Our temperatures are consistently 15 to 30 degrees warmer during the winter than the valley floor. During the summer we top out 10 degrees cooler with an afternoon breeze, but it doesn’t cool off at night. These factors mean that we can produce summer hot crops that won’t finish on the valley floor (large watermelons, okra, prodigious tomatoes, peppers, eggplant), and grow winter vegetables with fewer frosts and freezes. Our south-slope full sun terraces at 3,000-feet elevation produce unique, boutique cannabis that we use for myriad medicinal, spiritual and social purposes.

It takes all types of farms, farmers, microclimates and ecosystems to produce the needs of a populace. Most of the cannabis farmers I know fall somewhere in the 3,000-10,000 square-foot of canopy, but a diversified homestead landscape is much more than just cannabis canopy. We grow approximately an acre of food crops and cannabis, working scrupulously to control our outflows. Our farm stores all of the water for our food crops and our cannabis harvest in ponds and tanks that we’ve put in over the years. We do honor to our future potential when we work together to grow our food, fiber and medicine with the use of compost, cover crops, mulch and bio-char to create more bounty over time.

A Cannabis Carrying Capacity Matrix designed by a broad coalition would seem the most logical place to start. Permits and regulation should focus on upholding the needs of the environment and our rural communities as a direct quid-pro-quo for white market access. Permits must be issued with workable compliance windows established so that we create incentives for the good players.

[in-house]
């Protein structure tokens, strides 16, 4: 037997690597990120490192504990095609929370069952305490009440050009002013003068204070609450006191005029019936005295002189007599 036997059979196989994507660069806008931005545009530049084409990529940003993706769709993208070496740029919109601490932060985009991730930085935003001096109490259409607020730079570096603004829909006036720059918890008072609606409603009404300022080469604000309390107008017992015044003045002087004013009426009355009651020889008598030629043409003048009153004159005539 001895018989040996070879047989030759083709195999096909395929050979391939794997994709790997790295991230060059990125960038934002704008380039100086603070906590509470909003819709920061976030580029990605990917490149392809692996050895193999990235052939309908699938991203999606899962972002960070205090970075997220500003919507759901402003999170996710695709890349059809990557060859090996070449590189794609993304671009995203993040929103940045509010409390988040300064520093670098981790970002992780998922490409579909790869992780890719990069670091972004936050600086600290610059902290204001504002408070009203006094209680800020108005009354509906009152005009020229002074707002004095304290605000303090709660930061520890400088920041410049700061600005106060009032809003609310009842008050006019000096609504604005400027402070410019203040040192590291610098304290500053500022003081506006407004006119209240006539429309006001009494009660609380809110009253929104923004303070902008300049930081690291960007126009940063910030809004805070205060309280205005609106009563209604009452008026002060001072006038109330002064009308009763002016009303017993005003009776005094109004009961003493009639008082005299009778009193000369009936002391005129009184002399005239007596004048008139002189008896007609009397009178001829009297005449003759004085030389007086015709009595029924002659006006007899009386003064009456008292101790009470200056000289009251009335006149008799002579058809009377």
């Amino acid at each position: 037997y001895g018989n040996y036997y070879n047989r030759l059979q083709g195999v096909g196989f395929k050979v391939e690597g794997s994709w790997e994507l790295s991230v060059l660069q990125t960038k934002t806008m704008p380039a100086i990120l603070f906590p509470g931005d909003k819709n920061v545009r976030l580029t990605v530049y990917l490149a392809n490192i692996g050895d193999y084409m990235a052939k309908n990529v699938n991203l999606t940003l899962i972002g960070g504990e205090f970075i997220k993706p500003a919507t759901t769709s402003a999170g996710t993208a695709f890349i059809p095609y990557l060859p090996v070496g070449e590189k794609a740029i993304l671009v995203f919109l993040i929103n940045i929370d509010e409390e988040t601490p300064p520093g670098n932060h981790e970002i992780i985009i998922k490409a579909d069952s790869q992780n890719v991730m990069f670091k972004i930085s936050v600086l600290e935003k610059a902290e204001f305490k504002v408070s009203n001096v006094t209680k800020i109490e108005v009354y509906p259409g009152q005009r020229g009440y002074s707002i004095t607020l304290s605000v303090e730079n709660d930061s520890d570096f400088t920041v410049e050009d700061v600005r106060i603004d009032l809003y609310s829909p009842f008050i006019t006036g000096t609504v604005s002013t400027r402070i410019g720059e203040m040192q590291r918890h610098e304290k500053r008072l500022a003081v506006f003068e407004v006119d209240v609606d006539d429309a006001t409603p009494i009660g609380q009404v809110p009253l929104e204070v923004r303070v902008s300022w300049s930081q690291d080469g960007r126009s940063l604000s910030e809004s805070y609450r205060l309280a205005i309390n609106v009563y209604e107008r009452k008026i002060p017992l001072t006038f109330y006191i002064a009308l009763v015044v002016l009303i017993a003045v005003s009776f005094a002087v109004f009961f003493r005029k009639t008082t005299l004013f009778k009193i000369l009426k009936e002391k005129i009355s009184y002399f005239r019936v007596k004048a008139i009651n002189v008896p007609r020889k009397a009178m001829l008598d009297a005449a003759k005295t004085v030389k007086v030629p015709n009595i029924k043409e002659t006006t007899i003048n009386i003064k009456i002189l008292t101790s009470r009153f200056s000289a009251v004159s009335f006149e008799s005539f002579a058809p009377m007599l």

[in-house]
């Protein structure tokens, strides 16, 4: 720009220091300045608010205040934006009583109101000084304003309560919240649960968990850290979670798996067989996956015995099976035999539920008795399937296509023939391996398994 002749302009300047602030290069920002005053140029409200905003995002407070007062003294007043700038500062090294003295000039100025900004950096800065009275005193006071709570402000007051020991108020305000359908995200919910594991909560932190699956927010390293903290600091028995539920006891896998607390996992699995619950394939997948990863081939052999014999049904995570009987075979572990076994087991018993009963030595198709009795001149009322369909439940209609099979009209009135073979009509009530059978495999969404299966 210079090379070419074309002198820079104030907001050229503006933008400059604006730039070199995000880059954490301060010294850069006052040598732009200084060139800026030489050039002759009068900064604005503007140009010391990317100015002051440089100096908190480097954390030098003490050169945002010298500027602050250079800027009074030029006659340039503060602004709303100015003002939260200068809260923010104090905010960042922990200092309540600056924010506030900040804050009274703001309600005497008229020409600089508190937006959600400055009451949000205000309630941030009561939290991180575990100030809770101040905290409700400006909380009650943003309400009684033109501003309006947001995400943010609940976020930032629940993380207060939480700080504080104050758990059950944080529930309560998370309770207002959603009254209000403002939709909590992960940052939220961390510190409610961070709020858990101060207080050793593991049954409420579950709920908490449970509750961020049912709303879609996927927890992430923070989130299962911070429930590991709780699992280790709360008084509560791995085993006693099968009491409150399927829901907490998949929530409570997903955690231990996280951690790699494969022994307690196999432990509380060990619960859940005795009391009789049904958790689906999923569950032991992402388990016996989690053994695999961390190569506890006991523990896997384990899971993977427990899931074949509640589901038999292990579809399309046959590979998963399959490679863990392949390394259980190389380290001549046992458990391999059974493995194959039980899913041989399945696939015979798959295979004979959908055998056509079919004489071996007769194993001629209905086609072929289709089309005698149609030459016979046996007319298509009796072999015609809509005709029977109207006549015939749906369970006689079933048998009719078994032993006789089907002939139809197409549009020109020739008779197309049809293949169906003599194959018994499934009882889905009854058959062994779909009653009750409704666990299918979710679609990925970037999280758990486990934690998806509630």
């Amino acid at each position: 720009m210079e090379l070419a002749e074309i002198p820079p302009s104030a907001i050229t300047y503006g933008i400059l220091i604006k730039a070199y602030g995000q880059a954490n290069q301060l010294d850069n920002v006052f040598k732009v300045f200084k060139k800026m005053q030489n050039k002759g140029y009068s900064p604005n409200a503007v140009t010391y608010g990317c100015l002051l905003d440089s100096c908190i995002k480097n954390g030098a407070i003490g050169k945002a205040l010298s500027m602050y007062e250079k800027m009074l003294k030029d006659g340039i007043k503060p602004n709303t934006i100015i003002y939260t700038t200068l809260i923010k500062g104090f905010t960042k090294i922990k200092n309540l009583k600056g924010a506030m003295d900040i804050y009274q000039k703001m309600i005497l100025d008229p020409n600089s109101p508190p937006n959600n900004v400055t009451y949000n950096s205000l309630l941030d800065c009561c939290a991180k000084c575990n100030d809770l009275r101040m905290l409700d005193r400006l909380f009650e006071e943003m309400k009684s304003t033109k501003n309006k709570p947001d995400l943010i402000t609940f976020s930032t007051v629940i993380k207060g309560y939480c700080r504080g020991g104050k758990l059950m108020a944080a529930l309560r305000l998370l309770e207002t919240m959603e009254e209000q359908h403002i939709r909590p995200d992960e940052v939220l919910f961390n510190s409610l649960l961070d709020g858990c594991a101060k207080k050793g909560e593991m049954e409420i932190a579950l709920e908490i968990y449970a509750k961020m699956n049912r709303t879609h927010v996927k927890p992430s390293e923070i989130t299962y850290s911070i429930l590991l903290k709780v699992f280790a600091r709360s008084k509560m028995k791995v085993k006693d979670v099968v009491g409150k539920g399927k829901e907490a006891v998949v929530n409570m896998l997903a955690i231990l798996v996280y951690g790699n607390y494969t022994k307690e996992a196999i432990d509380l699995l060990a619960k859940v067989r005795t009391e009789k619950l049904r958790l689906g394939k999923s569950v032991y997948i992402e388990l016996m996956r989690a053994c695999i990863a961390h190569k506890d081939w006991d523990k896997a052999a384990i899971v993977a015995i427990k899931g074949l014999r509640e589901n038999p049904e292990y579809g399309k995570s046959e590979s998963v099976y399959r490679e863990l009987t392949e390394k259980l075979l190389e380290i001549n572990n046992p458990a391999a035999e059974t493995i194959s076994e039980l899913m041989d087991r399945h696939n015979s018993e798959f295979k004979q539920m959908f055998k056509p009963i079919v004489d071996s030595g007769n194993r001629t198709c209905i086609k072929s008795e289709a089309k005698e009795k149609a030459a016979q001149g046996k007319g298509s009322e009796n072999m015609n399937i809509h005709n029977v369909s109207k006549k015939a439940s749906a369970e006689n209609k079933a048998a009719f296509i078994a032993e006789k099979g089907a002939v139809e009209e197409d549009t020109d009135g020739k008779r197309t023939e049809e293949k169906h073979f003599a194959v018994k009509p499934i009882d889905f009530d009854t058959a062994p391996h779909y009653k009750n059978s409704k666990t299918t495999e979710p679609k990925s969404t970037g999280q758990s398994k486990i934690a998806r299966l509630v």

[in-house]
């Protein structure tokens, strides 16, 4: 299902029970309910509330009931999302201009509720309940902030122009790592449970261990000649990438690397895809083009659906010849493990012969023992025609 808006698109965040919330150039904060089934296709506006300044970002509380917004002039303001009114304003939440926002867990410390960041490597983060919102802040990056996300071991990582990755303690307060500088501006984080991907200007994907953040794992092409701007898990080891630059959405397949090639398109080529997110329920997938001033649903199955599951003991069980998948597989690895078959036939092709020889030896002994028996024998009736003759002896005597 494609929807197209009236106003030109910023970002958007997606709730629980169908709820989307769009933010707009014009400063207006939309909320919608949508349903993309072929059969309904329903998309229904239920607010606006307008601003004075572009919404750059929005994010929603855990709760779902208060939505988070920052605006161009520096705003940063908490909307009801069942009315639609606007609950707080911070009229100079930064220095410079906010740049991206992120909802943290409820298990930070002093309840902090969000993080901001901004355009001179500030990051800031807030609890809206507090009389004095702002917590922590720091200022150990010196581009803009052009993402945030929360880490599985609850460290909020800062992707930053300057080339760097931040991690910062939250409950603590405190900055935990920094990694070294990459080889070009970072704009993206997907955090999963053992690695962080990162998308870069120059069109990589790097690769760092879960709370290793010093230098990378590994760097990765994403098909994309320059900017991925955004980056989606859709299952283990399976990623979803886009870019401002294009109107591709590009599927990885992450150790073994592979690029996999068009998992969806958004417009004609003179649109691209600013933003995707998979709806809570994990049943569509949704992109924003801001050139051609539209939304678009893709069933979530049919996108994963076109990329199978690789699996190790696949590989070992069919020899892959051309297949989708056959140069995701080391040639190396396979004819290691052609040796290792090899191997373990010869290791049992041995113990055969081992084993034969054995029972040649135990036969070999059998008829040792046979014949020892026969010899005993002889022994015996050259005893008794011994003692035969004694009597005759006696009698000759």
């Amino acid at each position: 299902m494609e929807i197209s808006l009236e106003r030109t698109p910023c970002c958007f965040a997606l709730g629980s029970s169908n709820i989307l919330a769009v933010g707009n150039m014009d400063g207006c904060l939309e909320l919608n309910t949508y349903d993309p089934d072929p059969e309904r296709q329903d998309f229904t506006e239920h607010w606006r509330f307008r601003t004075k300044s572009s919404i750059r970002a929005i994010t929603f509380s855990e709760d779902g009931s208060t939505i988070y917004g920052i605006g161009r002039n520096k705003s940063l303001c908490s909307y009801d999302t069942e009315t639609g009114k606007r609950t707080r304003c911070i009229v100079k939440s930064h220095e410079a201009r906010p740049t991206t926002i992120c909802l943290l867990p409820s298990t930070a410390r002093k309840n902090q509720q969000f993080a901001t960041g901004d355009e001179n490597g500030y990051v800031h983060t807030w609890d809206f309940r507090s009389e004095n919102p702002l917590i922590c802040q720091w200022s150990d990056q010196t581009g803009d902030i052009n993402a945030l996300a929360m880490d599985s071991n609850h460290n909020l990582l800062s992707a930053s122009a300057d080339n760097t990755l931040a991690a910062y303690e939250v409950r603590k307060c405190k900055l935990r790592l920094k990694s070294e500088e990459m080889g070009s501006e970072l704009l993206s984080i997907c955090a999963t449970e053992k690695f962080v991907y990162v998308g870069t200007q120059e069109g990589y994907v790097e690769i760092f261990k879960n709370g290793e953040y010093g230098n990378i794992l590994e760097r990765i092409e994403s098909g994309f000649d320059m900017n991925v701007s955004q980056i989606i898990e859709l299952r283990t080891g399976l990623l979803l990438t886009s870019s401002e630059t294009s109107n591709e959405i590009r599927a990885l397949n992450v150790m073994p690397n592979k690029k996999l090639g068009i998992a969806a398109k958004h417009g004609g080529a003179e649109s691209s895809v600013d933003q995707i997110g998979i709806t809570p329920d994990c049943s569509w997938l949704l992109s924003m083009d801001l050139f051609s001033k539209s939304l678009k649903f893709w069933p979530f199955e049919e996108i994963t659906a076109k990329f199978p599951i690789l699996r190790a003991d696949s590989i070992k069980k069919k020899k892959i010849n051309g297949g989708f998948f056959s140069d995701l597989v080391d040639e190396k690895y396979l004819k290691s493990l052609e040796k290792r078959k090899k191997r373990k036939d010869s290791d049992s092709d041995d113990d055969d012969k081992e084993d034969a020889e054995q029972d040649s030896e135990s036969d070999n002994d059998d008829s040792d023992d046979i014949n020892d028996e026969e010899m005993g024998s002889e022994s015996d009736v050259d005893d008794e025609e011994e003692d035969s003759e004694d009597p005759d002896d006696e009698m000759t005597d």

It is my opinion that regulation often hampers good people who follow the rules while allowing unscrupulous people to run amuck. It is my fervent hope that a regulated cannabis industry would explicitly include a triple bottom line understanding that honors community and ecology on an equal balance with economics.

As a people, we have the deep, truthful opportunity to replicate the good things that cannabis brings to our communities. The transmutation of cannabis into water tanks, tree plantings, beautiful homesteads and gardens has been a magical thing, supporting happy families and the rural economy. It gives me deep fulfillment and spiritual satisfaction to participate in the good energetics that cannabis has the ability to represent. When we’re able to focus on consensus, education, good practice and healthy communities, the economics will sort themselves out.